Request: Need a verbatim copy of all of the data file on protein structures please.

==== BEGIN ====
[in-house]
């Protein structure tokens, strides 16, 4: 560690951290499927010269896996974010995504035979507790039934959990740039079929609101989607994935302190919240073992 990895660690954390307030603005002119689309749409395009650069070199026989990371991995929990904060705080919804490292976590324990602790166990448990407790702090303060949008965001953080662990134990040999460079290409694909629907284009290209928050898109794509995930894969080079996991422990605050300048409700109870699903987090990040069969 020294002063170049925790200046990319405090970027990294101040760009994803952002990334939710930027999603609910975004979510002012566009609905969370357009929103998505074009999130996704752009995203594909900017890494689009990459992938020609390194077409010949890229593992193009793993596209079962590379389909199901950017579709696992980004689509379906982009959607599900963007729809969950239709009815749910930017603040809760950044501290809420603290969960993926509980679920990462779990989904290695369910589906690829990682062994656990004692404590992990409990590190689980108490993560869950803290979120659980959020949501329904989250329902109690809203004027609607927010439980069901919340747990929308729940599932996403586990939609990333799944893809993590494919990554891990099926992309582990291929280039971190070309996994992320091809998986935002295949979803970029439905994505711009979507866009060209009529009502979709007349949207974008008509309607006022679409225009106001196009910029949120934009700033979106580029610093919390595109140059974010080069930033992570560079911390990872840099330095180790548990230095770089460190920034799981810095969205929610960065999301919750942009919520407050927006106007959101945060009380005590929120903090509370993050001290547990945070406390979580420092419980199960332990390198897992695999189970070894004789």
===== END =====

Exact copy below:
[in-house]
């Protein structure tokens, strides 16, 4: 560690951290499927010269896996974010995504035979507790039934959990740039079929609101989607994935302190919240073992 990895660690954390307030603005002119689309749409395009650069070199026989990371991995929990904060705080919804490292976590324990602790166990448990407790702090303060949008965001953080662990134990040999460079290409694909629907284009290209928050898109794509995930894969080079996991422990605050300048409700109870699903987090990040069969 020294002063170049925790200046990319405090970027990294101040760009994803952002990334939710930027999603609910975004979510002012566009609905969370357009929103998505074009999130996704752009995203594909900017890494689009990459992938020609390194077409010949890229593992193009793993596209079962590379389909199901950017579709696992980004689509379906982009959607599900963007729809969950239709009815749910930017603040809760950044501290809420603290969960993926509980679920990462779990989904290695369910589906690829990682062994656990004692404590992990409990590190689980108490993560869950803290979120659980959020949501329904989250329902109690809203004027609607927010439980069901919340747990929308729940599932996403586990939609990333799944893809993590494919990554891990099926992309582990291929280039971190070309996994992320091809998986935002295949979803970029439905994505711009979507866009060209009529009502979709007349949207974008008509309607006022679409225009106001196009910029949120934009700033979106580029610093919390595109140059974010080069930033992570560079911390990872840099330095180790548990230095770089460190920034799981810095969205929610960065999301919750942009919520407050927006106007959101945060009380005590929120903090509370993050001290547990945070406390979580420092419980199960332990390198897992695999189970070894004789």